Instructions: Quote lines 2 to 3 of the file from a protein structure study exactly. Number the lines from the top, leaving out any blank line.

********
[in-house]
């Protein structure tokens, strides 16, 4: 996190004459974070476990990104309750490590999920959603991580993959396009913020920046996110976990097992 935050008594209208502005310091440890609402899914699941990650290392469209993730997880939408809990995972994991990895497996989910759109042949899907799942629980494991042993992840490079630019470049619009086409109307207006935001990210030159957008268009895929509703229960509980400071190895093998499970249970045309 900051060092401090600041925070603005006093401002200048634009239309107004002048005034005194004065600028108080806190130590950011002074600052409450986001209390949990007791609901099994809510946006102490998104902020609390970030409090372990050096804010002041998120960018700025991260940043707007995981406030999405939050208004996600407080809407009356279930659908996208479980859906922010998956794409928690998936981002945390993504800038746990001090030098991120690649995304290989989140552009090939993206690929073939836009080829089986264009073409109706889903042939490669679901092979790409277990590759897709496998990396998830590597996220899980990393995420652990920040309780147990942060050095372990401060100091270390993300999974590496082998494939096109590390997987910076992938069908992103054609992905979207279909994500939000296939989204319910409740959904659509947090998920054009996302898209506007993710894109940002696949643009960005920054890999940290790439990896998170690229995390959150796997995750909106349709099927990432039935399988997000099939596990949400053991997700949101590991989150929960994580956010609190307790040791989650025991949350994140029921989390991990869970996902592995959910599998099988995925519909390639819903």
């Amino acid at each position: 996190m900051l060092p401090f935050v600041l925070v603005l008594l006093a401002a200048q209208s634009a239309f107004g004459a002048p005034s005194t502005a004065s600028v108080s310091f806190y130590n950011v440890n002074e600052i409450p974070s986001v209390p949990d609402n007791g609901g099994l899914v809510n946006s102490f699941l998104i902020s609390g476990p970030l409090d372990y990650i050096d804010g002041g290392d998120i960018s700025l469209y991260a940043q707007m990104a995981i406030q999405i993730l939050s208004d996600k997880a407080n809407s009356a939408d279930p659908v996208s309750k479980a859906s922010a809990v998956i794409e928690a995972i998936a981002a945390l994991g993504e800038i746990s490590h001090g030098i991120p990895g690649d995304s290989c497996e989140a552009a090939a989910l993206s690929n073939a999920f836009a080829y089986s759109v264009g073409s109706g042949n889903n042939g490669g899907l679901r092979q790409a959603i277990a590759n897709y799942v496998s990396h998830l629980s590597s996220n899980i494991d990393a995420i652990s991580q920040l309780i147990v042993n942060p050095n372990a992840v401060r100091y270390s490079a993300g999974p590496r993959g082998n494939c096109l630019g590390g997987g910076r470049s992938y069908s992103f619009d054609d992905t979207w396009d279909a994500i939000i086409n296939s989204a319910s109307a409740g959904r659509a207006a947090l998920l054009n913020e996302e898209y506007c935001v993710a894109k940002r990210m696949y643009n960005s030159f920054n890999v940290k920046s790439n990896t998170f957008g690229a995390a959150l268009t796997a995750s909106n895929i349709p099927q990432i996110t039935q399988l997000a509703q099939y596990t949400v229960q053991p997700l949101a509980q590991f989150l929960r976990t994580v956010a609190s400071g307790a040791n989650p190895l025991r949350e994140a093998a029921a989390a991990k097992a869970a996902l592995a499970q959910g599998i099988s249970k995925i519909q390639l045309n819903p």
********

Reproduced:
């Protein structure tokens, strides 16, 4: 996190004459974070476990990104309750490590999920959603991580993959396009913020920046996110976990097992 935050008594209208502005310091440890609402899914699941990650290392469209993730997880939408809990995972994991990895497996989910759109042949899907799942629980494991042993992840490079630019470049619009086409109307207006935001990210030159957008268009895929509703229960509980400071190895093998499970249970045309 900051060092401090600041925070603005006093401002200048634009239309107004002048005034005194004065600028108080806190130590950011002074600052409450986001209390949990007791609901099994809510946006102490998104902020609390970030409090372990050096804010002041998120960018700025991260940043707007995981406030999405939050208004996600407080809407009356279930659908996208479980859906922010998956794409928690998936981002945390993504800038746990001090030098991120690649995304290989989140552009090939993206690929073939836009080829089986264009073409109706889903042939490669679901092979790409277990590759897709496998990396998830590597996220899980990393995420652990920040309780147990942060050095372990401060100091270390993300999974590496082998494939096109590390997987910076992938069908992103054609992905979207279909994500939000296939989204319910409740959904659509947090998920054009996302898209506007993710894109940002696949643009960005920054890999940290790439990896998170690229995390959150796997995750909106349709099927990432039935399988997000099939596990949400053991997700949101590991989150929960994580956010609190307790040791989650025991949350994140029921989390991990869970996902592995959910599998099988995925519909390639819903």
């Amino acid at each position: 996190m900051l060092p401090f935050v600041l925070v603005l008594l006093a401002a200048q209208s634009a239309f107004g004459a002048p005034s005194t502005a004065s600028v108080s310091f806190y130590n950011v440890n002074e600052i409450p974070s986001v209390p949990d609402n007791g609901g099994l899914v809510n946006s102490f699941l998104i902020s609390g476990p970030l409090d372990y990650i050096d804010g002041g290392d998120i960018s700025l469209y991260a940043q707007m990104a995981i406030q999405i993730l939050s208004d996600k997880a407080n809407s009356a939408d279930p659908v996208s309750k479980a859906s922010a809990v998956i794409e928690a995972i998936a981002a945390l994991g993504e800038i746990s490590h001090g030098i991120p990895g690649d995304s290989c497996e989140a552009a090939a989910l993206s690929n073939a999920f836009a080829y089986s759109v264009g073409s109706g042949n889903n042939g490669g899907l679901r092979q790409a959603i277990a590759n897709y799942v496998s990396h998830l629980s590597s996220n899980i494991d990393a995420i652990s991580q920040l309780i147990v042993n942060p050095n372990a992840v401060r100091y270390s490079a993300g999974p590496r993959g082998n494939c096109l630019g590390g997987g910076r470049s992938y069908s992103f619009d054609d992905t979207w396009d279909a994500i939000i086409n296939s989204a319910s109307a409740g959904r659509a207006a947090l998920l054009n913020e996302e898209y506007c935001v993710a894109k940002r990210m696949y643009n960005s030159f920054n890999v940290k920046s790439n990896t998170f957008g690229a995390a959150l268009t796997a995750s909106n895929i349709p099927q990432i996110t039935q399988l997000a509703q099939y596990t949400v229960q053991p997700l949101a509980q590991f989150l929960r976990t994580v956010a609190s400071g307790a040791n989650p190895l025991r949350e994140a093998a029921a989390a991990k097992a869970a996902l592995a499970q959910g599998i099988s249970k995925i519909q390639l045309n819903p």